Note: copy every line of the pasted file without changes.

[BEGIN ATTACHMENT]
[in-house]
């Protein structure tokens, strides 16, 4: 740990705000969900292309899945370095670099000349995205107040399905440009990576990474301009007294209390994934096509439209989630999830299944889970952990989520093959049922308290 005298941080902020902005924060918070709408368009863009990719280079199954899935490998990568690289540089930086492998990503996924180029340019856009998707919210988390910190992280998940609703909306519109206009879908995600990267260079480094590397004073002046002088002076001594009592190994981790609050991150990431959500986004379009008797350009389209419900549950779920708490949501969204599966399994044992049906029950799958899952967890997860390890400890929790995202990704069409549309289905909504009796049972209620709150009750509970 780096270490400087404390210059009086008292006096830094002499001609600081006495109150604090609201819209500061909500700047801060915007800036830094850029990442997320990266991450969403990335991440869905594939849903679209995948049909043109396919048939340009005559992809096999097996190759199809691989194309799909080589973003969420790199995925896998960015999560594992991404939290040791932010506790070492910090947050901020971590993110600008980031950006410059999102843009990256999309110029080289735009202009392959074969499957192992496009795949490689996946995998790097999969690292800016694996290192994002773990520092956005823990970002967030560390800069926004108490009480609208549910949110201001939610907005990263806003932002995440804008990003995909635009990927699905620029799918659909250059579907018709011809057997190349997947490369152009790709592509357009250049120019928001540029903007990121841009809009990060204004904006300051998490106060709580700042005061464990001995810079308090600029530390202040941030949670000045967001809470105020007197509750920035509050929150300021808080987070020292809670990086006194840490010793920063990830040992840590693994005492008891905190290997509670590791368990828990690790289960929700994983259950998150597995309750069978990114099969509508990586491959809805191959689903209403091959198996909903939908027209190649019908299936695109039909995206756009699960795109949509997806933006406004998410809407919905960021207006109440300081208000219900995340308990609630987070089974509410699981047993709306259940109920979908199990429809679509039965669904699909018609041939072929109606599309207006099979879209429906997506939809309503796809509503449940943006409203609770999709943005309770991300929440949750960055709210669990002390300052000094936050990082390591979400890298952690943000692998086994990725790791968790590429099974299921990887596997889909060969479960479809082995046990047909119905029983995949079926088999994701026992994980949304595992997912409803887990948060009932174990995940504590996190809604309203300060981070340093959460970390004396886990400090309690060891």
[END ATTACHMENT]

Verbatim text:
[in-house]
């Protein structure tokens, strides 16, 4: 740990705000969900292309899945370095670099000349995205107040399905440009990576990474301009007294209390994934096509439209989630999830299944889970952990989520093959049922308290 005298941080902020902005924060918070709408368009863009990719280079199954899935490998990568690289540089930086492998990503996924180029340019856009998707919210988390910190992280998940609703909306519109206009879908995600990267260079480094590397004073002046002088002076001594009592190994981790609050991150990431959500986004379009008797350009389209419900549950779920708490949501969204599966399994044992049906029950799958899952967890997860390890400890929790995202990704069409549309289905909504009796049972209620709150009750509970 780096270490400087404390210059009086008292006096830094002499001609600081006495109150604090609201819209500061909500700047801060915007800036830094850029990442997320990266991450969403990335991440869905594939849903679209995948049909043109396919048939340009005559992809096999097996190759199809691989194309799909080589973003969420790199995925896998960015999560594992991404939290040791932010506790070492910090947050901020971590993110600008980031950006410059999102843009990256999309110029080289735009202009392959074969499957192992496009795949490689996946995998790097999969690292800016694996290192994002773990520092956005823990970002967030560390800069926004108490009480609208549910949110201001939610907005990263806003932002995440804008990003995909635009990927699905620029799918659909250059579907018709011809057997190349997947490369152009790709592509357009250049120019928001540029903007990121841009809009990060204004904006300051998490106060709580700042005061464990001995810079308090600029530390202040941030949670000045967001809470105020007197509750920035509050929150300021808080987070020292809670990086006194840490010793920063990830040992840590693994005492008891905190290997509670590791368990828990690790289960929700994983259950998150597995309750069978990114099969509508990586491959809805191959689903209403091959198996909903939908027209190649019908299936695109039909995206756009699960795109949509997806933006406004998410809407919905960021207006109440300081208000219900995340308990609630987070089974509410699981047993709306259940109920979908199990429809679509039965669904699909018609041939072929109606599309207006099979879209429906997506939809309503796809509503449940943006409203609770999709943005309770991300929440949750960055709210669990002390300052000094936050990082390591979400890298952690943000692998086994990725790791968790590429099974299921990887596997889909060969479960479809082995046990047909119905029983995949079926088999994701026992994980949304595992997912409803887990948060009932174990995940504590996190809604309203300060981070340093959460970390004396886990400090309690060891």